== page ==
Gralow's account was closed likely due to her needing a break from Twitter or that she violated some rules on there. Lord knows she and the rest of the world needs a fucking break from Twitter. Tulsi Gabbard sure does, She spends half of the time on there spreading misinformation and divisive dribble. Luckily most of the comments on those posts are filled with people who see right through her shitshow performance/Stepford wife act.
Fohr, there are many insightful devotees who are obviously good people. I come mainly form the angle of what is the core ideology and what is it's functional expression and final offering. Do we have a practical example of that? I am not talking about some swami/guru who was born and raised form birth in the general social/religious structure of these cults—your Puri Maharaja's and other stalwart practitioners who are FAR from anything you see nowadays. But it begs the question, how much of the way they lived their life and what they said and believed is applicable, sustainable if one is not literally born into such a dogmatic system of through?
Anyone both materialistic, atheistic or devotee can admit and see there is some wisdom in scriptures, be that Gita or the bible or whatever. Many of the basic concepts are not the issue. The issues arise more in notions of surrender, self-abnigation, so-called purity and perfection and absolutes. And then there is the myths and their lack of historical verification and in most cases inconsistently between sciptures of assorted stories revealing quickly (not even with scholarly exposé) that such things are made by humans, imaginative or otherwise.
Many of the practices that are touted as "the golden ticket", i.e. chnat, dance, be happy—eat food offered to god etc—these are present in most religious institutions. So really the details are what is being explored by me. Not the fact that it's fun to chant with people and play drums and guitar. Gospel music is wonderful, so id Islmic devotional chnats and the poetry of Rumi and Jayadev etc. It's the fundamental offering of the chaitanya saint that is in question. Where is it scripturally revealed and promoted? Nowhere. The chanting of the Mahamantra and radha diety—again, few if any mentions in any reputable script. So what is it then? A 500 year old religion akin to Mormonism? Piggybacking on "5000 year old veda!!!"? In a "unbroken chain of spiritual masters!? Come on now. We all know that this is not true. Very little research needs to be done to reveal as much and show that such things are fabricated, distorted or shoehorned into a particular narrative.
Epilepsy, schizophrenia, assorted psychosis and hallucinatory states abound, no doubt. One cannot build out an entire spiritual tradition based/rooted in visions and private revelations. Well, one can, but one has to quickly hope it is otherwise pleasant enough to simply become yet another religion that has it's odd scriptures, but, "hey look! We like to chant and party!" thrown into the mix to appeal and have followers ask as few questions as possible. and that is largely what it's adhernats do. And questioning, like in all spiritual traditions, is mostly discouraged and faith is put forth as paramount and the final word is scripture no matter the lunacy we are sure to encounter every few pages.
Then, like in Butler's cult, you have a guru who is vulgar towards disciples, says off-color stuff for a chap laugh and has a history of controversy attached to him. And one can say similar things have arose in the backstories of any number of contemporary gaudiya gurus. That they were like dicatators and totalitarian in their opinions and views is marketed as "lion-like", that they are watering down the teachings or bending traditions is branded "merciful". God is naturally "all attractive" so his stealing clothins from 12 year old girls is "wonderful pastimes" only understood by the "pure devotee" etc etc. Much of the lingo of cults spans the gammut, but it is what many followers lock into. You can almost tell who is a devotee when you hear them speak: Material world, demons, karmis, pure, absolute, supreme personality etc etc. Not to mention the sanskrit/bengali lingo that is adopted as a sort of "esoteric" language that signifies a person who has been in it for a long time so they must be "advanced". I have known several such advanced souls who are shooting heroin at night and having sex with other men's wives and giving beautiful lectures in the morning after doing puja.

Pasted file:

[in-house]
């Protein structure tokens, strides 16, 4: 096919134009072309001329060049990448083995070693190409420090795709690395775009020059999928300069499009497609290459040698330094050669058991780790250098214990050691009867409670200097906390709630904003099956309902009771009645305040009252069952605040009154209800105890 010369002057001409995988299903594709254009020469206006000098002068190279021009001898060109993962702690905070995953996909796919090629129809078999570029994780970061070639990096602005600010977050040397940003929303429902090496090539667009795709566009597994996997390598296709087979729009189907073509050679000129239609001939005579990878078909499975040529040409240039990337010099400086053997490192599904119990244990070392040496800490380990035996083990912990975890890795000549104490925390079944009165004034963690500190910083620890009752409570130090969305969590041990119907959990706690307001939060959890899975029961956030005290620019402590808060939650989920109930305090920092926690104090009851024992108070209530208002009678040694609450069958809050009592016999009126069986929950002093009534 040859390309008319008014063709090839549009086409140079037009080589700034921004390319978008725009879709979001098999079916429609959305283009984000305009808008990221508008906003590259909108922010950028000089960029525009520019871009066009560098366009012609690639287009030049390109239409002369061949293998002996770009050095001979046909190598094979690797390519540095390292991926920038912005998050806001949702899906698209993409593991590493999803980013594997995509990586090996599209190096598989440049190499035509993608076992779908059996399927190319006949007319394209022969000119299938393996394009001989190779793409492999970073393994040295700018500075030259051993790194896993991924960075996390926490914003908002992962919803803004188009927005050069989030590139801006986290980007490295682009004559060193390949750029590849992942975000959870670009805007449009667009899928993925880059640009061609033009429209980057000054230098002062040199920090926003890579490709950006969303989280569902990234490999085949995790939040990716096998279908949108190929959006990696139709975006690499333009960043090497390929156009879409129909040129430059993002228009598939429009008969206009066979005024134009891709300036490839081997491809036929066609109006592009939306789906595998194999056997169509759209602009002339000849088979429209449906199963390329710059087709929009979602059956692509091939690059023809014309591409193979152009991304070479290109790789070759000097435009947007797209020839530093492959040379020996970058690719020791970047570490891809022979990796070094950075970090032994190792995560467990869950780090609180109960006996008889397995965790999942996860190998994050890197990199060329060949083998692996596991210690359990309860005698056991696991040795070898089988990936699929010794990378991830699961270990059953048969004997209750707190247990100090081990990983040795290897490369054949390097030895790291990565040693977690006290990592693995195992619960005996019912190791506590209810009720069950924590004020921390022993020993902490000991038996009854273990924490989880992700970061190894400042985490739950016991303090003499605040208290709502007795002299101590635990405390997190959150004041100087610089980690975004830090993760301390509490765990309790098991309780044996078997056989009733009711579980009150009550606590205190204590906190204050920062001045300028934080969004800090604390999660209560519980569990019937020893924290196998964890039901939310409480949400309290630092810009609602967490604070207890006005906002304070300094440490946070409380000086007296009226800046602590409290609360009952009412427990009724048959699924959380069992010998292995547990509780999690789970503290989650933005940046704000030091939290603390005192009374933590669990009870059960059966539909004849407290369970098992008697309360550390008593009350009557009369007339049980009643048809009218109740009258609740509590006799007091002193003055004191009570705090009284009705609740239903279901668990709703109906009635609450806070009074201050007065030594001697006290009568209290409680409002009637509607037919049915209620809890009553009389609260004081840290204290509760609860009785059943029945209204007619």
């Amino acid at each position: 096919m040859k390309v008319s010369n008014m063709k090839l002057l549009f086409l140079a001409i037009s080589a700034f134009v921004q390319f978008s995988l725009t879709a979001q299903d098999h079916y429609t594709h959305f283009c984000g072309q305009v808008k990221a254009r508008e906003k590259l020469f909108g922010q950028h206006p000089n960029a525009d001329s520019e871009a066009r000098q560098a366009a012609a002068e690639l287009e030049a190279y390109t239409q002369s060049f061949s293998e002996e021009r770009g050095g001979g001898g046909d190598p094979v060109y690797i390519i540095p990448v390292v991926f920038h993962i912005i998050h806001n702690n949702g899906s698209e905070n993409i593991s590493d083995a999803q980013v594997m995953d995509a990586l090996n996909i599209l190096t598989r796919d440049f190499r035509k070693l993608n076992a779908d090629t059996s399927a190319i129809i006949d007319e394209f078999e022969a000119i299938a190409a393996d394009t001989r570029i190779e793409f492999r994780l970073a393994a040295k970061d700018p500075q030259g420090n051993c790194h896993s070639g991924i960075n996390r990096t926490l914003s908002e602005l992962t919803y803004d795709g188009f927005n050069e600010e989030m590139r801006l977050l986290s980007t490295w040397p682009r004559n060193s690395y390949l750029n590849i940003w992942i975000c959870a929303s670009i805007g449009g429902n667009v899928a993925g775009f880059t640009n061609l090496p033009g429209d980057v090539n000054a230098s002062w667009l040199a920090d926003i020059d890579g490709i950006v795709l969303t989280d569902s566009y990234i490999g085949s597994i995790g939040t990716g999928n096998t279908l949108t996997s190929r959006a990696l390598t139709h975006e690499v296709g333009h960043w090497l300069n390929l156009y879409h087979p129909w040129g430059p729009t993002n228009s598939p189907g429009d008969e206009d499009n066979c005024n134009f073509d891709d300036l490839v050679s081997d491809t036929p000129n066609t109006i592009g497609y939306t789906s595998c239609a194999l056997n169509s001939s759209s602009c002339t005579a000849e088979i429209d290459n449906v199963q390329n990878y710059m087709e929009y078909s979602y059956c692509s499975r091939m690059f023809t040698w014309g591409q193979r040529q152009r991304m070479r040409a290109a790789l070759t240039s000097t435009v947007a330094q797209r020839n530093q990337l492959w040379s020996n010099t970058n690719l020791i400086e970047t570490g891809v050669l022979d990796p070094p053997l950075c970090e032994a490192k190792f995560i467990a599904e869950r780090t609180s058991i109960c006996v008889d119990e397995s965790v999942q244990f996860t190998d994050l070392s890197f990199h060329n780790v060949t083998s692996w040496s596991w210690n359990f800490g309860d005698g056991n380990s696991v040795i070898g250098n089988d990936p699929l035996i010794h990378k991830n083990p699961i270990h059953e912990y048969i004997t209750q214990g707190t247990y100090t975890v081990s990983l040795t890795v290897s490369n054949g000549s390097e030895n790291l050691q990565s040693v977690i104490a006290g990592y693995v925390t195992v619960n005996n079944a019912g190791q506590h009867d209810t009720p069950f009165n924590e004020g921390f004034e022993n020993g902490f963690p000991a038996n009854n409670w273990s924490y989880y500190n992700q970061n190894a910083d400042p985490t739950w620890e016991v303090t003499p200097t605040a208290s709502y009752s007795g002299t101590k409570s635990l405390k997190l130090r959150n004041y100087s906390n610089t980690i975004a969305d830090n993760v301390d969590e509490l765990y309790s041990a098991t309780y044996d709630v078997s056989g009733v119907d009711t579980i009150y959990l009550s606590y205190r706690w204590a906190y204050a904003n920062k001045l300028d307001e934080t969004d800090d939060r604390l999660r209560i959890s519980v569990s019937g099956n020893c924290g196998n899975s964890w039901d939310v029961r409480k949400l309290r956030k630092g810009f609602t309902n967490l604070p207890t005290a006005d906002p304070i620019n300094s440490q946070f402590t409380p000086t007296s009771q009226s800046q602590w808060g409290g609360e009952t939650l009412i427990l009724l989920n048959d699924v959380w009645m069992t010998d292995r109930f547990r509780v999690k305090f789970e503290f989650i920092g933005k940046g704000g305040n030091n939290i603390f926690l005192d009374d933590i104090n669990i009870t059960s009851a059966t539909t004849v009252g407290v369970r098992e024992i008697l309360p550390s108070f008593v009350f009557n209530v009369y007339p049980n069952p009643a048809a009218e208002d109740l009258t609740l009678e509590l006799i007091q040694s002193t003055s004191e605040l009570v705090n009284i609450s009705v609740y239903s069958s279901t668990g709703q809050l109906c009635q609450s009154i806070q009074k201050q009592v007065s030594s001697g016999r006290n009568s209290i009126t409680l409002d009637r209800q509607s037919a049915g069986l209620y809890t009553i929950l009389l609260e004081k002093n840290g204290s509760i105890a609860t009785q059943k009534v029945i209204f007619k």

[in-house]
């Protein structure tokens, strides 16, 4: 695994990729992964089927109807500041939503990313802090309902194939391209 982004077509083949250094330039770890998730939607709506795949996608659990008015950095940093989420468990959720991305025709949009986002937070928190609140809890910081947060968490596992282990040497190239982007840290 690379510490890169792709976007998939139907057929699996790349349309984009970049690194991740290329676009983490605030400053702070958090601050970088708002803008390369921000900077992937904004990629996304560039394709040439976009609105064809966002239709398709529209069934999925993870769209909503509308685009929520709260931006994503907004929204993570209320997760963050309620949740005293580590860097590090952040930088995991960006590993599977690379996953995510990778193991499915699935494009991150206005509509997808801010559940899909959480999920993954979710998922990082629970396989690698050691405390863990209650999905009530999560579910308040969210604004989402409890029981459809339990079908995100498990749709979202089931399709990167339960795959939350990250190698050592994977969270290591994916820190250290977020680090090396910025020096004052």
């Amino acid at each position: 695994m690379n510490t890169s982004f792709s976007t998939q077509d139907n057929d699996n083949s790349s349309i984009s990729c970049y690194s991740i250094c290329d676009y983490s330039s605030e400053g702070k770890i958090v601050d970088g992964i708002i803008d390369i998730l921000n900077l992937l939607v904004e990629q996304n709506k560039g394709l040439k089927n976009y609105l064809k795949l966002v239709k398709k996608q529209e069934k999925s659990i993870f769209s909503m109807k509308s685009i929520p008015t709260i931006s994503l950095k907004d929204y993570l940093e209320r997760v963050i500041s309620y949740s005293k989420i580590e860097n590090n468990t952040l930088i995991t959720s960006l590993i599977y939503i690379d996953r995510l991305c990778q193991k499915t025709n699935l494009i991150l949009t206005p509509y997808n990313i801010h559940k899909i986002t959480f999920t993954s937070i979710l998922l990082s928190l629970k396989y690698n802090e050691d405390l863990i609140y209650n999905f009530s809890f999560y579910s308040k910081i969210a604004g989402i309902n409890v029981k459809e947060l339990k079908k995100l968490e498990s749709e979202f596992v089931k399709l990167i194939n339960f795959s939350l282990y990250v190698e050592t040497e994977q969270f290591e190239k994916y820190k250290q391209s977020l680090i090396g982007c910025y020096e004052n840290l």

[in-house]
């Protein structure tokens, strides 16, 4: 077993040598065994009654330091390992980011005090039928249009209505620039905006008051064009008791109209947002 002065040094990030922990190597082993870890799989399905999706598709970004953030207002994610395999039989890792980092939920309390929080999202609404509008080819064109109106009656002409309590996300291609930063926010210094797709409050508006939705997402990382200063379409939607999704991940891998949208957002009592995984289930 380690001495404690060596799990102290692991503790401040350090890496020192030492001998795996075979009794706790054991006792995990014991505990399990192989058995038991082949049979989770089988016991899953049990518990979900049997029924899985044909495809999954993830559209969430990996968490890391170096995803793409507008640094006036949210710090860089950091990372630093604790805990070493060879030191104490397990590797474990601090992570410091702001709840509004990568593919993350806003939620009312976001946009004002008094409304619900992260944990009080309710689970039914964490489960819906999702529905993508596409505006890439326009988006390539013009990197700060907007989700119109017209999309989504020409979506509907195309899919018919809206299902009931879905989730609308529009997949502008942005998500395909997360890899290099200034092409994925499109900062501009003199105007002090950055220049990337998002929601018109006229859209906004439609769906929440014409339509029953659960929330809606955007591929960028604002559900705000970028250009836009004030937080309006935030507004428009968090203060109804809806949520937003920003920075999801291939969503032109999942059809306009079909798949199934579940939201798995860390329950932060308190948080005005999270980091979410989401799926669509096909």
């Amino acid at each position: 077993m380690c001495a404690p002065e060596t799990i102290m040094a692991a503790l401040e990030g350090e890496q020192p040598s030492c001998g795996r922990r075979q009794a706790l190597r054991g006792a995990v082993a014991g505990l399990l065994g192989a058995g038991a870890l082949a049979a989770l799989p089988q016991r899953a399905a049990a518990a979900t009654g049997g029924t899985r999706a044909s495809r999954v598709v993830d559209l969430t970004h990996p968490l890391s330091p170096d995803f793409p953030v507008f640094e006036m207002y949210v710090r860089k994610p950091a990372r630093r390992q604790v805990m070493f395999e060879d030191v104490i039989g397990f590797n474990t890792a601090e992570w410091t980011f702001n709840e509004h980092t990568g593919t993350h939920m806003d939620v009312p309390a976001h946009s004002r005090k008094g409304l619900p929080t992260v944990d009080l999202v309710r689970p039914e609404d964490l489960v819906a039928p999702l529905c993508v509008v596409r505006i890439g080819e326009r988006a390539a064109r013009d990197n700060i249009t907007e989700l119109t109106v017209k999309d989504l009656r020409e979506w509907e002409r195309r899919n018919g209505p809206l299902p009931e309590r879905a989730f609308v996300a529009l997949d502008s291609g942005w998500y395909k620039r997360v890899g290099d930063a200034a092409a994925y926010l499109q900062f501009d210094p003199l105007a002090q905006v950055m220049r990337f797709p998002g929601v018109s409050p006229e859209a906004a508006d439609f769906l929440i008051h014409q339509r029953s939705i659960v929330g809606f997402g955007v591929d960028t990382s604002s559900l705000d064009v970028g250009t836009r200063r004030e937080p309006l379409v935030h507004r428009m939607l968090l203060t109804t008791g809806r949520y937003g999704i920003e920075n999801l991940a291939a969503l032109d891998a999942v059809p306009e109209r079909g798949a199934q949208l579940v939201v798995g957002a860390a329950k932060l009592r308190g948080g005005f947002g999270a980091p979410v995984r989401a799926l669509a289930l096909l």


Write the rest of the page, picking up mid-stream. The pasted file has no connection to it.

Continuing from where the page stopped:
I think it is natural that modern practitioners are going to need a bit more than "chant and it will all be revealed!". Most 20-40 year devotees are aware that the "mantra" only works if given by a pure guru. They know that there are all manner of "offenses" one can commit and the mantra loses it's potency or even has the opposite effect. Eventually, one is left with the feeling that there is little one can do to get "grace" except just show that they "believe". But believe in what exactly? That when they die they will wake up in the cow planet goloka and be at peace? Or that they will take birth again and again as long as they can serve the servant of the servant forever and they don't even care about going "back home"? What is the actual goal and is there a systematic and practical way that it is achieved? We understand it is a descending process, but then why even try or hope or do better or feel bad when you "slip"? It's neither here nor there what you do. You are not the doer. So it is by gods grace that one goes home. Shradha is the key...
Well, I believe I can fly, I believe I can touch the sky... now what?
Has anyone read this book?: [en.wikipedia.org
A brilliant read and explains or theorizes a lot about consciousness and the evolution of how scriptural texts originated in a time before consciousness was fully formed in humans as it expresses itself in contemporary times. It's an interesting idea and I enjoyed it.